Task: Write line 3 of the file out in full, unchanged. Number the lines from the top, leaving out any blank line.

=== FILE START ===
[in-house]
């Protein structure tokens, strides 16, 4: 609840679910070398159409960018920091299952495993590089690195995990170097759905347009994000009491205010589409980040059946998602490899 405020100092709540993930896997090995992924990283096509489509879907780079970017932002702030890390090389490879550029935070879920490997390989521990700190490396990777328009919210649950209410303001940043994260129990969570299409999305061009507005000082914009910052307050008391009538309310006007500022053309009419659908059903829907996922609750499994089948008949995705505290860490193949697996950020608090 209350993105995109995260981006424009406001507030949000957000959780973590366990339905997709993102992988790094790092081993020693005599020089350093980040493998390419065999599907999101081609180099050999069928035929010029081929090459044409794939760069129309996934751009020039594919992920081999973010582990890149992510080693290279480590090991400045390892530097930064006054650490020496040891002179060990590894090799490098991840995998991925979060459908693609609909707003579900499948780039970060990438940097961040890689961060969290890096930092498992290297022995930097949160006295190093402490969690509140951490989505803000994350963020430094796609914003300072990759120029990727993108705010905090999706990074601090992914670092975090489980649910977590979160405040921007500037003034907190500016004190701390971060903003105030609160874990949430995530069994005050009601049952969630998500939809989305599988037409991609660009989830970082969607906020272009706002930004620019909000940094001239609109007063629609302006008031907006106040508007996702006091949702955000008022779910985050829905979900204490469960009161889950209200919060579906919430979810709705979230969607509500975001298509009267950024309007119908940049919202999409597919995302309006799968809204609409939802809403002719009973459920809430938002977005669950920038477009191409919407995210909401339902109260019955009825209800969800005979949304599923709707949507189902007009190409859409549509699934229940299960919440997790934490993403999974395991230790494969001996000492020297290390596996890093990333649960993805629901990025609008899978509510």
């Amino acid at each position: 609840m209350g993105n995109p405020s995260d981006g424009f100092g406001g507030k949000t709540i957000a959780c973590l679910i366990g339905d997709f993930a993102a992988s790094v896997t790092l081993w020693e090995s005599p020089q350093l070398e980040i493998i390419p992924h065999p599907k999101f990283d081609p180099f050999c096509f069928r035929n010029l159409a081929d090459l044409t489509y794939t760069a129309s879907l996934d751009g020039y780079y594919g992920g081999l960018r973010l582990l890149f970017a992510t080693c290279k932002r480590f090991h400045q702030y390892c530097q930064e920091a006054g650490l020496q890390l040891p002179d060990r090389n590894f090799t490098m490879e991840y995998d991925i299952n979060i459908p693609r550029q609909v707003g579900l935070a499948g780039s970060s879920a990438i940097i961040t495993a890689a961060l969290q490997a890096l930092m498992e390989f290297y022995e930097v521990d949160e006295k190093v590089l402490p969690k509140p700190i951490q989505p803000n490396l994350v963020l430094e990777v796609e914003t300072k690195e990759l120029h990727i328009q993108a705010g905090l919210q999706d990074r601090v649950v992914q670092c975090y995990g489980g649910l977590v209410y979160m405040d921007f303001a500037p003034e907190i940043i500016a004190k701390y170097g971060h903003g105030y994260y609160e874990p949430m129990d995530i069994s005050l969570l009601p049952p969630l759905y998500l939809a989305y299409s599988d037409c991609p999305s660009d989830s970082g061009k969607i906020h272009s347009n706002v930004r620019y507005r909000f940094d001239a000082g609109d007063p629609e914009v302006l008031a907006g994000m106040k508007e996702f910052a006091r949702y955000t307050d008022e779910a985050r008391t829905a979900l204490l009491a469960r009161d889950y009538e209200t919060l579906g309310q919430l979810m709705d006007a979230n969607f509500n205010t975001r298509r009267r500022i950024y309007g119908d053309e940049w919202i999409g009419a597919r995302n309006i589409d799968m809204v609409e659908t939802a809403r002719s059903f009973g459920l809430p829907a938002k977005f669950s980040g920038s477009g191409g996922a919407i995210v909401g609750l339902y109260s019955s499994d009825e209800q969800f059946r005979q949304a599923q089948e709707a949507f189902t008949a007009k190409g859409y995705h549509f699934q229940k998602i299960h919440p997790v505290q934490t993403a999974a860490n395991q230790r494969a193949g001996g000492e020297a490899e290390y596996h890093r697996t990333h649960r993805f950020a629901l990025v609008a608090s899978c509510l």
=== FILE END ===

């Amino acid at each position: 609840m209350g993105n995109p405020s995260d981006g424009f100092g406001g507030k949000t709540i957000a959780c973590l679910i366990g339905d997709f993930a993102a992988s790094v896997t790092l081993w020693e090995s005599p020089q350093l070398e980040i493998i390419p992924h065999p599907k999101f990283d081609p180099f050999c096509f069928r035929n010029l159409a081929d090459l044409t489509y794939t760069a129309s879907l996934d751009g020039y780079y594919g992920g081999l960018r973010l582990l890149f970017a992510t080693c290279k932002r480590f090991h400045q702030y390892c530097q930064e920091a006054g650490l020496q890390l040891p002179d060990r090389n590894f090799t490098m490879e991840y995998d991925i299952n979060i459908p693609r550029q609909v707003g579900l935070a499948g780039s970060s879920a990438i940097i961040t495993a890689a961060l969290q490997a890096l930092m498992e390989f290297y022995e930097v521990d949160e006295k190093v590089l402490p969690k509140p700190i951490q989505p803000n490396l994350v963020l430094e990777v796609e914003t300072k690195e990759l120029h990727i328009q993108a705010g905090l919210q999706d990074r601090v649950v992914q670092c975090y995990g489980g649910l977590v209410y979160m405040d921007f303001a500037p003034e907190i940043i500016a004190k701390y170097g971060h903003g105030y994260y609160e874990p949430m129990d995530i069994s005050l969570l009601p049952p969630l759905y998500l939809a989305y299409s599988d037409c991609p999305s660009d989830s970082g061009k969607i906020h272009s347009n706002v930004r620019y507005r909000f940094d001239a000082g609109d007063p629609e914009v302006l008031a907006g994000m106040k508007e996702f910052a006091r949702y955000t307050d008022e779910a985050r008391t829905a979900l204490l009491a469960r009161d889950y009538e209200t919060l579906g309310q919430l979810m709705d006007a979230n969607f509500n205010t975001r298509r009267r500022i950024y309007g119908d053309e940049w919202i999409g009419a597919r995302n309006i589409d799968m809204v609409e659908t939802a809403r002719s059903f009973g459920l809430p829907a938002k977005f669950s980040g920038s477009g191409g996922a919407i995210v909401g609750l339902y109260s019955s499994d009825e209800q969800f059946r005979q949304a599923q089948e709707a949507f189902t008949a007009k190409g859409y995705h549509f699934q229940k998602i299960h919440p997790v505290q934490t993403a999974a860490n395991q230790r494969a193949g001996g000492e020297a490899e290390y596996h890093r697996t990333h649960r993805f950020a629901l990025v609008a608090s899978c509510l």